This year I played to type and wanted to come out of the draft with Garrett Whitley, David Thompson, Luken Baker and Andrew Suarez (U of Miami Lefty). I still think Thompson might be the steal of the Draft, While I didn't get my big pile-o-gambles, I do appreciate that we got several high floor guys. By all reports Cornelius Randolph can hit plenty and get to the Majors on his bat alone. Maybe that's at Third or in Left or at Second, but he can hit. Kingery, similarly can hit well enough to likely get to the Majors in Center or at Second or Third or as a Utility player. We later got Kyle Martin, a solid College hitter and Tyler Gilbert who can work as a back of the rotation option or possibly out of the bullpen.
The draft wasn't without gambles though. The Phillies took their gambles in unexpected spots. They went well off the BA 500 prospect list early in the Third Round with Luke Williams, a well regarded High School hitter who stayed off radars due to a strong college commitment that reportedly led to him not drawing a lot of scouts out to his games. In the 8th, they grabbed Greg Pickett a High School masher teams skipped due to a strong commitment to Mississippi State (he signed ~24 hours after being drafted). Joshua Tobias was a 10th Round Senior, which might make you think he's like Matt Hockenberry from last year and drafted to create some wiggle room financially by signing cheap, but Tobias is a legit prospect with a 3rd-4th round grade. He battled injuries and was inconsistent until staying healthy this year. He's a contact hitter with some power and continues the theme of this draft as a guy who can hit and they'll figure the position out later (he's a little rough around the edges for a Third Baseman).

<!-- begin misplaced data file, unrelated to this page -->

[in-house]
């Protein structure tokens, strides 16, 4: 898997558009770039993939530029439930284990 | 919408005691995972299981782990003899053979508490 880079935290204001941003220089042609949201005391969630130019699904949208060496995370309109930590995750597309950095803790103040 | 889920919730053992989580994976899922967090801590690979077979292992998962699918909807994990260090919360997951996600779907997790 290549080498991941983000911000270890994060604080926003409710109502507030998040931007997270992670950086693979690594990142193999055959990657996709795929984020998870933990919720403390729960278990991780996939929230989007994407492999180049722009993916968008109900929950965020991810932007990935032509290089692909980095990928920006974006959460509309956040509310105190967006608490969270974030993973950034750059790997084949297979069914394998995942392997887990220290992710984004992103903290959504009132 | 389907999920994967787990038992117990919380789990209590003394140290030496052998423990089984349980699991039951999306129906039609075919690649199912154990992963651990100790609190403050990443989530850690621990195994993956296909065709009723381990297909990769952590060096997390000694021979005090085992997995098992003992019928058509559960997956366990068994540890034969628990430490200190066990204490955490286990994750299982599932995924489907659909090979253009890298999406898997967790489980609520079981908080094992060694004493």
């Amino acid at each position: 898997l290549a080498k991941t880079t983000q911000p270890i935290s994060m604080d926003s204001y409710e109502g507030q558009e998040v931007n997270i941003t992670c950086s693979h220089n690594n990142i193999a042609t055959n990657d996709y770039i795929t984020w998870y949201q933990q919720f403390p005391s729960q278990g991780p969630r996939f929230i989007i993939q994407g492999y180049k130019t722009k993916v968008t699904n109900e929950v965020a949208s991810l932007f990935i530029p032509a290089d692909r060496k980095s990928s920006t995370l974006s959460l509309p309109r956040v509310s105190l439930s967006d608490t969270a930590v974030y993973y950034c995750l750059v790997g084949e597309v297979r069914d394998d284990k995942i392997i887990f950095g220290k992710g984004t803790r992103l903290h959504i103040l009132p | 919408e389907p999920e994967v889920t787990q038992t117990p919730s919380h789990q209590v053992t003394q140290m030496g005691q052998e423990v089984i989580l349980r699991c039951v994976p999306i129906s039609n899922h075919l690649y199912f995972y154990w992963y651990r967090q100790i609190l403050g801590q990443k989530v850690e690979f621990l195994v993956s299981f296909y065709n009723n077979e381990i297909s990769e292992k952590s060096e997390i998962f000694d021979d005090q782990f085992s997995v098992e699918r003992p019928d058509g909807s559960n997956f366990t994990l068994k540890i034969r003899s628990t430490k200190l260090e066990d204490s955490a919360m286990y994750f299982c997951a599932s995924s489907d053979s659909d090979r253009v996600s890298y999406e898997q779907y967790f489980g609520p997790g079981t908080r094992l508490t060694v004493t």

In the later rounds the Phillies grabbed some decent potential in Austin Bossart, an Ivy League Catcher with a good bat, even better glove and some level of competition concerns. The ceiling is again unusually high for a College Sr. A few rounds later they grabbed the awesomely named Kenny Koplove. Koplove's ceiling is probably as a bullpen piece, but if he can get his mechanics consistent (he Played Shortstop for Duke as well, so he wasn't focused on Pitching) his ceiling could be as a high leverage reliever with a knockout stuff due to a slightly unorthodox motion and stuff with plenty of late break.